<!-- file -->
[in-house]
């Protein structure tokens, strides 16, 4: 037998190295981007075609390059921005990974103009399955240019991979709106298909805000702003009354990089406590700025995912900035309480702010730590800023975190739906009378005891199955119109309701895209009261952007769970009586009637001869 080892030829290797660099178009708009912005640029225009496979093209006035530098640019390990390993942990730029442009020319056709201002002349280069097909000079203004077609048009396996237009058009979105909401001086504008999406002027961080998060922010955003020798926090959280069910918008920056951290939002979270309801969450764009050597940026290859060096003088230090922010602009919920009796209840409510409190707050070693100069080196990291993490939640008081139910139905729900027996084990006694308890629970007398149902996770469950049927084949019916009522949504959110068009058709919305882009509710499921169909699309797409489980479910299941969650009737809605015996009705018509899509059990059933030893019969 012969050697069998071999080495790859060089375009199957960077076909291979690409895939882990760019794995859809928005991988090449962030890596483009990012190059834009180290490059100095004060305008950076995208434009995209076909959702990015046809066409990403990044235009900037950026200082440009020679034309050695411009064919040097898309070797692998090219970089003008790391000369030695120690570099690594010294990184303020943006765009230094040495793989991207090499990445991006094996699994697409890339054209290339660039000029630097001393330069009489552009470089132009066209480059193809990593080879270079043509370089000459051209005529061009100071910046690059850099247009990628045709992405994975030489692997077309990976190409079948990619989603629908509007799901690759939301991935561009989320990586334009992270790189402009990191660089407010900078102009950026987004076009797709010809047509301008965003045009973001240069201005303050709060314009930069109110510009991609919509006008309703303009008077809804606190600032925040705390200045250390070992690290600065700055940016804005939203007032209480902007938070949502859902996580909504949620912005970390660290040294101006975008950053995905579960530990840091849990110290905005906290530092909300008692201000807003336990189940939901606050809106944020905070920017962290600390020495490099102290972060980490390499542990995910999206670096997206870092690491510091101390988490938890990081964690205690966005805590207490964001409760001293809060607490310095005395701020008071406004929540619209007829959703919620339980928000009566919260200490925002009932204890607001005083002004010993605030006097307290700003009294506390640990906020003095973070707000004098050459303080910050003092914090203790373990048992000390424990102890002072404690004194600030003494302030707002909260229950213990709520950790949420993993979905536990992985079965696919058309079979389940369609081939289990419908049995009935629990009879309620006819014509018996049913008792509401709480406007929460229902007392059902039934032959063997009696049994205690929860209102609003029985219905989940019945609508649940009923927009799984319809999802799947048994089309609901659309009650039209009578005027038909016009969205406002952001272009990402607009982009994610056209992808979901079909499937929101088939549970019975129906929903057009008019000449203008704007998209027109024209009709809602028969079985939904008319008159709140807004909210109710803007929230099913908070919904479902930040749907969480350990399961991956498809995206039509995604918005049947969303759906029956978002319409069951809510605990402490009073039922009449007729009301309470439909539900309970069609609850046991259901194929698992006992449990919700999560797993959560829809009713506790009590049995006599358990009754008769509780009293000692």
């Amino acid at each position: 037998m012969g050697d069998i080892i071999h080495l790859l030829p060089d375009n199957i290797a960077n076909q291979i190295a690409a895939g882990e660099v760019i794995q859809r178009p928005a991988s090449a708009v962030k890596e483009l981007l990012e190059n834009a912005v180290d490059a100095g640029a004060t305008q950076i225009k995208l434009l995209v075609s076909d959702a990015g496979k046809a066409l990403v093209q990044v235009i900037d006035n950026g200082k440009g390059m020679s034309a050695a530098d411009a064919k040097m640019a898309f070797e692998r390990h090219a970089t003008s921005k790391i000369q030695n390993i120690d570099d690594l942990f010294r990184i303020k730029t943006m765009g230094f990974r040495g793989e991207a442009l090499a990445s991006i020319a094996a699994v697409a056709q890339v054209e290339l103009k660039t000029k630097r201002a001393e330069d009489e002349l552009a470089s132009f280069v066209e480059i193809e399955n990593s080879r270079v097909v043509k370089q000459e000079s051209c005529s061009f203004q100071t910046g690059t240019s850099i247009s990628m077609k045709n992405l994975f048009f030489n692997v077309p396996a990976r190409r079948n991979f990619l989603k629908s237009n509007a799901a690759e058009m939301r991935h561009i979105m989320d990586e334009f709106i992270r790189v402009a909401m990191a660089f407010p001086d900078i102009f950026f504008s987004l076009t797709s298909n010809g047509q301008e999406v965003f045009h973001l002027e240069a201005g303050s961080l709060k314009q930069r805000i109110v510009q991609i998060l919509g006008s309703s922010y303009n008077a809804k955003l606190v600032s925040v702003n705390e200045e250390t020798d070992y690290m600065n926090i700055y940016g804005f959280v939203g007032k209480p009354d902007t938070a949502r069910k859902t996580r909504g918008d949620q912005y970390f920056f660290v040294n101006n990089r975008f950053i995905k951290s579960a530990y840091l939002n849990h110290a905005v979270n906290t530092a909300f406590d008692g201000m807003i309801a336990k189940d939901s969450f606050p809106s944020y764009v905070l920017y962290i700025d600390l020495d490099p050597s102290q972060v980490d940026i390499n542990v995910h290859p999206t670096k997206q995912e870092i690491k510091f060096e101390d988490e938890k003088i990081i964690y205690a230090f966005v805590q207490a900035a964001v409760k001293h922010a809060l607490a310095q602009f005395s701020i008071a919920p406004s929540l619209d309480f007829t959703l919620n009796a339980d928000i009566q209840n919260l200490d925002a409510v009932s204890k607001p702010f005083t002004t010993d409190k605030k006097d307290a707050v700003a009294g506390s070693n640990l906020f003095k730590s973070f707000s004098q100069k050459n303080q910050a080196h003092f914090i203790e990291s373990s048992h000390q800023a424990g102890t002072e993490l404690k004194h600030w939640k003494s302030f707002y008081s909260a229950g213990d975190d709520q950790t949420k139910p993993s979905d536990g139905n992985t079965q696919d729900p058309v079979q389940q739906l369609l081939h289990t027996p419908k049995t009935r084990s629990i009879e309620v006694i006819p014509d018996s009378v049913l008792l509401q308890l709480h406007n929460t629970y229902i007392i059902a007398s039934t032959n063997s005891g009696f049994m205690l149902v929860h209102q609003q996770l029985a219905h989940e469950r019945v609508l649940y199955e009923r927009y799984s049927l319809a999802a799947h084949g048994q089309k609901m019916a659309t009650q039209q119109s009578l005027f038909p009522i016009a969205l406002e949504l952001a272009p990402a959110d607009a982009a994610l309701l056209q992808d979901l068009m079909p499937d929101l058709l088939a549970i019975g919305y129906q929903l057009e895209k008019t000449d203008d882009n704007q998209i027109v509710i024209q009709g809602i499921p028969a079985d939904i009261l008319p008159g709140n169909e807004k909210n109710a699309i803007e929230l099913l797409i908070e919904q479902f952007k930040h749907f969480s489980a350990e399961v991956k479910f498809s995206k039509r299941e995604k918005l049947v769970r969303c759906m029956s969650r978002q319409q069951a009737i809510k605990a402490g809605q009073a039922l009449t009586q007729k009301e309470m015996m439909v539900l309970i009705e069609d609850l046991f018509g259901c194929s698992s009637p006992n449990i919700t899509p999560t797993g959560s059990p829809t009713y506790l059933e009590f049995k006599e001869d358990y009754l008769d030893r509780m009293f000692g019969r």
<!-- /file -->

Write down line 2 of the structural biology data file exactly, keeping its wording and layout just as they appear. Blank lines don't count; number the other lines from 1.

């Protein structure tokens, strides 16, 4: 037998190295981007075609390059921005990974103009399955240019991979709106298909805000702003009354990089406590700025995912900035309480702010730590800023975190739906009378005891199955119109309701895209009261952007769970009586009637001869 080892030829290797660099178009708009912005640029225009496979093209006035530098640019390990390993942990730029442009020319056709201002002349280069097909000079203004077609048009396996237009058009979105909401001086504008999406002027961080998060922010955003020798926090959280069910918008920056951290939002979270309801969450764009050597940026290859060096003088230090922010602009919920009796209840409510409190707050070693100069080196990291993490939640008081139910139905729900027996084990006694308890629970007398149902996770469950049927084949019916009522949504959110068009058709919305882009509710499921169909699309797409489980479910299941969650009737809605015996009705018509899509059990059933030893019969 012969050697069998071999080495790859060089375009199957960077076909291979690409895939882990760019794995859809928005991988090449962030890596483009990012190059834009180290490059100095004060305008950076995208434009995209076909959702990015046809066409990403990044235009900037950026200082440009020679034309050695411009064919040097898309070797692998090219970089003008790391000369030695120690570099690594010294990184303020943006765009230094040495793989991207090499990445991006094996699994697409890339054209290339660039000029630097001393330069009489552009470089132009066209480059193809990593080879270079043509370089000459051209005529061009100071910046690059850099247009990628045709992405994975030489692997077309990976190409079948990619989603629908509007799901690759939301991935561009989320990586334009992270790189402009990191660089407010900078102009950026987004076009797709010809047509301008965003045009973001240069201005303050709060314009930069109110510009991609919509006008309703303009008077809804606190600032925040705390200045250390070992690290600065700055940016804005939203007032209480902007938070949502859902996580909504949620912005970390660290040294101006975008950053995905579960530990840091849990110290905005906290530092909300008692201000807003336990189940939901606050809106944020905070920017962290600390020495490099102290972060980490390499542990995910999206670096997206870092690491510091101390988490938890990081964690205690966005805590207490964001409760001293809060607490310095005395701020008071406004929540619209007829959703919620339980928000009566919260200490925002009932204890607001005083002004010993605030006097307290700003009294506390640990906020003095973070707000004098050459303080910050003092914090203790373990048992000390424990102890002072404690004194600030003494302030707002909260229950213990709520950790949420993993979905536990992985079965696919058309079979389940369609081939289990419908049995009935629990009879309620006819014509018996049913008792509401709480406007929460229902007392059902039934032959063997009696049994205690929860209102609003029985219905989940019945609508649940009923927009799984319809999802799947048994089309609901659309009650039209009578005027038909016009969205406002952001272009990402607009982009994610056209992808979901079909499937929101088939549970019975129906929903057009008019000449203008704007998209027109024209009709809602028969079985939904008319008159709140807004909210109710803007929230099913908070919904479902930040749907969480350990399961991956498809995206039509995604918005049947969303759906029956978002319409069951809510605990402490009073039922009449007729009301309470439909539900309970069609609850046991259901194929698992006992449990919700999560797993959560829809009713506790009590049995006599358990009754008769509780009293000692």